Thanks to Gizmodo for the original pointer.
October 3, 2005
I took advantage of the reciprocal privileges the RHKYC has with my club, the Seattle Yacht Club. It's a lovely clubhouse on the Hong Kong side overlooking the harbor towards Kowloon. They're actually a lot like SYC in the sense that it's a very nice club with history, but RHKYC is still a boating club for families (they even have a pool, bowling alley, and playground). I saw lots of kids and families there. It was nice but not at all stuffy, and the staff was very friendly to us.
Dinner in the Compass Room (their more formal dining room) was quite good. I had New Zealand oysters (good, but not as tasty as good Puget Sound or Hood Canal oysters) to start, a bowl of pigeon consomme with abalone (very subtle and nice), and grilled kangaroo -- a first for me (it was mild, tender, and tasty). Good wine (Penfolds bin 707, think) and some dessert (which escapes me now but that I'm sure was good) topped off a good meal.
This was the first time I've exercised my reciprocal visit benefits. I'm excited to try other clubs now, maybe in Hawaii?
Thanks to the RHKYC for your great hospitality.
I'm home again after twelve days on the road that took me to Beijing, Kuala Lumpur, and Hong Kong. It was a good trip to three amazing cities with my good friends Rob, Christopher, and Andrew (all MS colleagues.)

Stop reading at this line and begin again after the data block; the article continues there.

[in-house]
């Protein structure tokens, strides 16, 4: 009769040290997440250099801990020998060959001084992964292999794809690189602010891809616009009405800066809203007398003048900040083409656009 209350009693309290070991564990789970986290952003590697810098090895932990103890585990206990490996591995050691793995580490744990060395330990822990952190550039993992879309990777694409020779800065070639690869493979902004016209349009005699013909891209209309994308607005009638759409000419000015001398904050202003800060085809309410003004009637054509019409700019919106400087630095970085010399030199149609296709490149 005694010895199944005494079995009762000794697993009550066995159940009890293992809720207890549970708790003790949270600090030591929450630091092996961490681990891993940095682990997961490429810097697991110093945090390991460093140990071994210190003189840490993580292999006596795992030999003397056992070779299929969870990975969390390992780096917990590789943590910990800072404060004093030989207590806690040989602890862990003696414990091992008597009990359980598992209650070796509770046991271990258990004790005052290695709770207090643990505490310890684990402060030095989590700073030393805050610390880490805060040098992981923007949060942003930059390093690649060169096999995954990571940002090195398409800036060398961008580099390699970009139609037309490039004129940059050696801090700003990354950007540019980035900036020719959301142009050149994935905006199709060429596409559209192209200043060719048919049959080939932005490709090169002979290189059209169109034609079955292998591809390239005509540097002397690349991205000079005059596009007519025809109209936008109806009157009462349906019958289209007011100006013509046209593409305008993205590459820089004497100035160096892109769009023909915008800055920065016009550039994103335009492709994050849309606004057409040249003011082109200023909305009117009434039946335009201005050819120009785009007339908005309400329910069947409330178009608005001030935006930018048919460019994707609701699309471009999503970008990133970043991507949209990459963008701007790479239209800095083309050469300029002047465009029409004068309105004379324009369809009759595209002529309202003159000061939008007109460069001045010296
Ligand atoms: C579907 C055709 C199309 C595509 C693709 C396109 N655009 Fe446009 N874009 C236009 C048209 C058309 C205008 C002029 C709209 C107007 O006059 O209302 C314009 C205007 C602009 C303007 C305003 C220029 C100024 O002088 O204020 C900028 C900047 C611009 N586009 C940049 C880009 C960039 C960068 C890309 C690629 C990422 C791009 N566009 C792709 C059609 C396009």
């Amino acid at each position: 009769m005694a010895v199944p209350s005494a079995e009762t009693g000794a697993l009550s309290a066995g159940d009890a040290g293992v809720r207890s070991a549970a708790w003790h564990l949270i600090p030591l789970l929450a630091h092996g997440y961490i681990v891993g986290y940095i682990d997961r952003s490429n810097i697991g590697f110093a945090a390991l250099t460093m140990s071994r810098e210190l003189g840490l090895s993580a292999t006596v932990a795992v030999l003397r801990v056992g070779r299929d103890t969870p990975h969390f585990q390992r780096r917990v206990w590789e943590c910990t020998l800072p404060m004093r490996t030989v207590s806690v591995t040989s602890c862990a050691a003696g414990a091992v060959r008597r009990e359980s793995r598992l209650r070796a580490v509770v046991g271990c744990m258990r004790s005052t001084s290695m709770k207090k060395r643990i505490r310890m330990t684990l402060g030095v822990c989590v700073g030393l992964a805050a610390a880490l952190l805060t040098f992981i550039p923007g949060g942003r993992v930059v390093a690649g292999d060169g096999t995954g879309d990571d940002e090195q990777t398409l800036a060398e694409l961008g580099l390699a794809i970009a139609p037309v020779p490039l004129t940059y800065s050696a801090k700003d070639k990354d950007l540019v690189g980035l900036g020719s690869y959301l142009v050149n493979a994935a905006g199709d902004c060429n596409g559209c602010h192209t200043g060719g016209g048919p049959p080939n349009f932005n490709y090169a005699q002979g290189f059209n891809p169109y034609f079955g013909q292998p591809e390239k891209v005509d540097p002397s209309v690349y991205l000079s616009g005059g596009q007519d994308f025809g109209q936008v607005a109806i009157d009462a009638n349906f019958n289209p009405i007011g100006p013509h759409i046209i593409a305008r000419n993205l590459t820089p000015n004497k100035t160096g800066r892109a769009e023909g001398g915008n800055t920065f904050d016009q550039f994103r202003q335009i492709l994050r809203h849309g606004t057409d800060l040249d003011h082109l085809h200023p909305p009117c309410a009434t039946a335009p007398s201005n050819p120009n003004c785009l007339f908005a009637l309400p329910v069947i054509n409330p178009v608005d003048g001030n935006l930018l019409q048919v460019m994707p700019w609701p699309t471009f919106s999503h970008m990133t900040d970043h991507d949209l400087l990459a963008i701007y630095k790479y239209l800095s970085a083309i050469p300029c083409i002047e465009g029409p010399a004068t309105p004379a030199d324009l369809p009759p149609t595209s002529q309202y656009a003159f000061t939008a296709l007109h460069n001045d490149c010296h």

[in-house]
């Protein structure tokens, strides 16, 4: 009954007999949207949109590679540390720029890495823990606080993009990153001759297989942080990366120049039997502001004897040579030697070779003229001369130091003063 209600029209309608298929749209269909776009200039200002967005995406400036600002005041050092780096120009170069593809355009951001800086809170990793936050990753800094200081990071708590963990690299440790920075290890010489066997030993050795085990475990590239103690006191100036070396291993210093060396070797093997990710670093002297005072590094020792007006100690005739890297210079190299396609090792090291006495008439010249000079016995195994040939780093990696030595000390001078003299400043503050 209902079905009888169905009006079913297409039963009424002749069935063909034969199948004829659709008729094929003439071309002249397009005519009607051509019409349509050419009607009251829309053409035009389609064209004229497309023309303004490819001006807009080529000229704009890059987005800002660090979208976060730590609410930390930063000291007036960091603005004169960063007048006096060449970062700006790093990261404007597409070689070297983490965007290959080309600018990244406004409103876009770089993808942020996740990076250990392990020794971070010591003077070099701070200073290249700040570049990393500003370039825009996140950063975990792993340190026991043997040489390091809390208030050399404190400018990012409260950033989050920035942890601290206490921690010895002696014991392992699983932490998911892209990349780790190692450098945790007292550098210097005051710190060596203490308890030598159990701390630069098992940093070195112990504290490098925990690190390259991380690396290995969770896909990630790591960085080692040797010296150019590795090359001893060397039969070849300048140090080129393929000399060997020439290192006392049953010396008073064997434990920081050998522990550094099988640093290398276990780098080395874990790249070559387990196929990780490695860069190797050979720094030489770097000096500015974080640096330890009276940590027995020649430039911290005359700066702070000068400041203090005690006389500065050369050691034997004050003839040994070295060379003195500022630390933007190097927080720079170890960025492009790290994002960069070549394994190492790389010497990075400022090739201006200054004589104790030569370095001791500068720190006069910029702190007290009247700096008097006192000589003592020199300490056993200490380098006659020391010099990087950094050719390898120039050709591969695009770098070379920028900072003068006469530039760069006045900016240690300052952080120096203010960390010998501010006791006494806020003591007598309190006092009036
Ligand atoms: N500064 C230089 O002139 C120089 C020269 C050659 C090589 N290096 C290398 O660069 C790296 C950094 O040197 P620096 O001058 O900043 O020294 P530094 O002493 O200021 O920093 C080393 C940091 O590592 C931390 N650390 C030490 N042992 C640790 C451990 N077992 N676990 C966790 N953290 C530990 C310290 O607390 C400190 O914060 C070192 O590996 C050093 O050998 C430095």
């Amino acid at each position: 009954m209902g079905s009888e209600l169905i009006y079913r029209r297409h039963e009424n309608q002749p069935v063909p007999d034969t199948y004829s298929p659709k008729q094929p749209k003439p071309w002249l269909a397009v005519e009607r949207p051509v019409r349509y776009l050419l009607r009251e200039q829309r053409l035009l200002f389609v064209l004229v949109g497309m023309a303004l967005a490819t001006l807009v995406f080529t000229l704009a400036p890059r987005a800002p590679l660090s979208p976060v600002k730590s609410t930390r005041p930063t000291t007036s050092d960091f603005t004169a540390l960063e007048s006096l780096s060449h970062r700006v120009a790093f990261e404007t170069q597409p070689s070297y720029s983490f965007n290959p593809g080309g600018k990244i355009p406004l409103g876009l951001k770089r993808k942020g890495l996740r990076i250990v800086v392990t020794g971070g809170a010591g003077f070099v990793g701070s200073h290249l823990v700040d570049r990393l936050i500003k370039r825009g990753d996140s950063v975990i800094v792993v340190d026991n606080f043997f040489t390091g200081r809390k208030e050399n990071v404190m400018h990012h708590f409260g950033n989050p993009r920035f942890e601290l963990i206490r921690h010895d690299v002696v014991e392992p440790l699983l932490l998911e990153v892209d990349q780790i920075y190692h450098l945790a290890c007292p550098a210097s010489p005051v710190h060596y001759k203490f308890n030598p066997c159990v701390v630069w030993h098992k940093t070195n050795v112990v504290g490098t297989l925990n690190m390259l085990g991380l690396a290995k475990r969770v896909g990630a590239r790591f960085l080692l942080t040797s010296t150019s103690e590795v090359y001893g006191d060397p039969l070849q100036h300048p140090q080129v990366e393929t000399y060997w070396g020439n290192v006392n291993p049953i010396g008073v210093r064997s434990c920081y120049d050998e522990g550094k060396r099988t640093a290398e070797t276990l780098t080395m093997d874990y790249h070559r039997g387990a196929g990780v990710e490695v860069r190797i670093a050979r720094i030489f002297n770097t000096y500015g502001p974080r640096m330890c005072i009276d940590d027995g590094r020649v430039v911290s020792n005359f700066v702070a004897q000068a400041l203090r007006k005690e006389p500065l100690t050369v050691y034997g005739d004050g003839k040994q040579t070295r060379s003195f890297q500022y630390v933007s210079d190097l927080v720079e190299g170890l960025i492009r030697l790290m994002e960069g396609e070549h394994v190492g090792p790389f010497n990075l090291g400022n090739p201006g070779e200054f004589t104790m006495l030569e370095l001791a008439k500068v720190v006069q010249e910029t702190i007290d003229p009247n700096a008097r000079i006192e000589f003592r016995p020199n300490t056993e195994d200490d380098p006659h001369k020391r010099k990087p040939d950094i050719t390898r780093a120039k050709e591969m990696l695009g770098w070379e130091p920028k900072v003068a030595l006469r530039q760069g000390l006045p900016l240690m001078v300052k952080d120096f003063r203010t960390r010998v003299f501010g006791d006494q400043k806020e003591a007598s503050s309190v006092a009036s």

I've already mentioned my newfound love of Kuala Lumpur. I also rediscovered Hong Kong on this trip. I haven't been in HK since my honeymoon eleven years ago (before the handback of HK to China).
It's still an incredible place. The crowds and the energy are still insane, but the development of the area was even more incredible. Since my last visit, there were huge new bridges (Tsing Ma, Kap Shui Mun, and Ting Kau), a new airport, a new Disneyland, and countless new skyscrapers and major civic buildings. KL, Shanghai, Beijing, and the other Asian cities are all upstarts compared to this grand dame of Asian tiger cities.
While we didn't have much time in HK, it was a great visit. The Grand Hyatt is beautiful, with stunning views of the harbor (see above for the view from my room). Dinner at the Royal Hong Kong Yacht Club (see an upcoming post) was really a nice experience as well. And, it's still a fun place to shop, especially for electronics (ask Rob about his MP3 player purchase experiences.)
I can't wait to go back.